34. roofpig

    Mr T thinks Jonathan doesn’t "get" capitalism?
    I thin the people who don’t "get" capitalism are the ones who believe that buying a stock makes them "investors."
    A true INVESTOR provides working capital to the company, e.g. through venture capital or a public offering. Or perhaps, in order to be charitable to people who found a company at a personal cost that exceeds the monetary sacrifice, you might stretch the definition of an "investor" to include people who contribute something else that a company can monetize, like intellectual property. But despite the fact that people tend to call stock purchases "investments," from the perspective of the company involved, the investment typically happened a long time ago. No new investment is happening with the change of shares, and it’s very curious to me that people seem to believe the act of buying shares gives them enhanced standing when they wish to criticize the running of the company.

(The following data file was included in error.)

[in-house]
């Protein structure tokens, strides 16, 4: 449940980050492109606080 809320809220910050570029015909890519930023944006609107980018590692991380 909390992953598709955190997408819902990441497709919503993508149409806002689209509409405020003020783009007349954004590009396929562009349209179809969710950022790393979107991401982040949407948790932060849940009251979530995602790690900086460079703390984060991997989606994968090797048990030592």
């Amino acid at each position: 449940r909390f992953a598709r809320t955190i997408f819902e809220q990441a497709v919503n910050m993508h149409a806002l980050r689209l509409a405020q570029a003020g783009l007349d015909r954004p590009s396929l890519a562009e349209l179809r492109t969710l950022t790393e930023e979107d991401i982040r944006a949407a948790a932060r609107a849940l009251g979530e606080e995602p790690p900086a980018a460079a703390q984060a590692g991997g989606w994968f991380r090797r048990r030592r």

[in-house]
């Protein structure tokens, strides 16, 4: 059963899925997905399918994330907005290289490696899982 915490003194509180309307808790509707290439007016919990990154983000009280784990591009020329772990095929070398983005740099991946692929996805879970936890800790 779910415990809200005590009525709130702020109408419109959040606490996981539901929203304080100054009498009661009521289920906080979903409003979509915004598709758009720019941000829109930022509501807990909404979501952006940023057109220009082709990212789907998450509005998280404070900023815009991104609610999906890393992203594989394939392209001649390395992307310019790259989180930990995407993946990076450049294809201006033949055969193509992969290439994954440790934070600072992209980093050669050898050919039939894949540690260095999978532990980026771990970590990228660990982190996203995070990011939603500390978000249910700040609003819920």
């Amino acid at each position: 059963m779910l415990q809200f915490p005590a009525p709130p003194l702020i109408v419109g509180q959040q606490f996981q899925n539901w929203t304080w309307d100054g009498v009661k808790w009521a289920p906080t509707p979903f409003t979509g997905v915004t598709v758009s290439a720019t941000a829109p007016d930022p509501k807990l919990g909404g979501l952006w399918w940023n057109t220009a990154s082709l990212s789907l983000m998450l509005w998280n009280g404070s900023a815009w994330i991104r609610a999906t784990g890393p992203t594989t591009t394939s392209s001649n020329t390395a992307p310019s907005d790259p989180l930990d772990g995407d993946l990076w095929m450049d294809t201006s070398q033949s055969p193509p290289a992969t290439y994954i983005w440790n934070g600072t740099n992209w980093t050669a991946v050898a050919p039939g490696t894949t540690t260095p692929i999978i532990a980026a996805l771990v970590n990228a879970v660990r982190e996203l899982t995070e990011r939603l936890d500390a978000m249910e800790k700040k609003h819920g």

People who buy stock on the exchange more closely fit the definition of SPECULATORS: they buy something and hope it will appreciate so they can sell it for more than they paid. Speculators provide an extraordinary valuable service to the original investors by providing liquidity. And by buying out the investors it can legitimately be said that they "own" a bit of the company. But the act of buying the shares does not make an "investment" in the company. (Especially when the idea is to make a QUiCK profit; in what sense of the word is a day-trade an investment??!)
    If speculators opened their eyes and saw themselves as such, I believe they’d be much less quick to whine when they’re not getting quick payoffs on their bets.

  35. sun fan !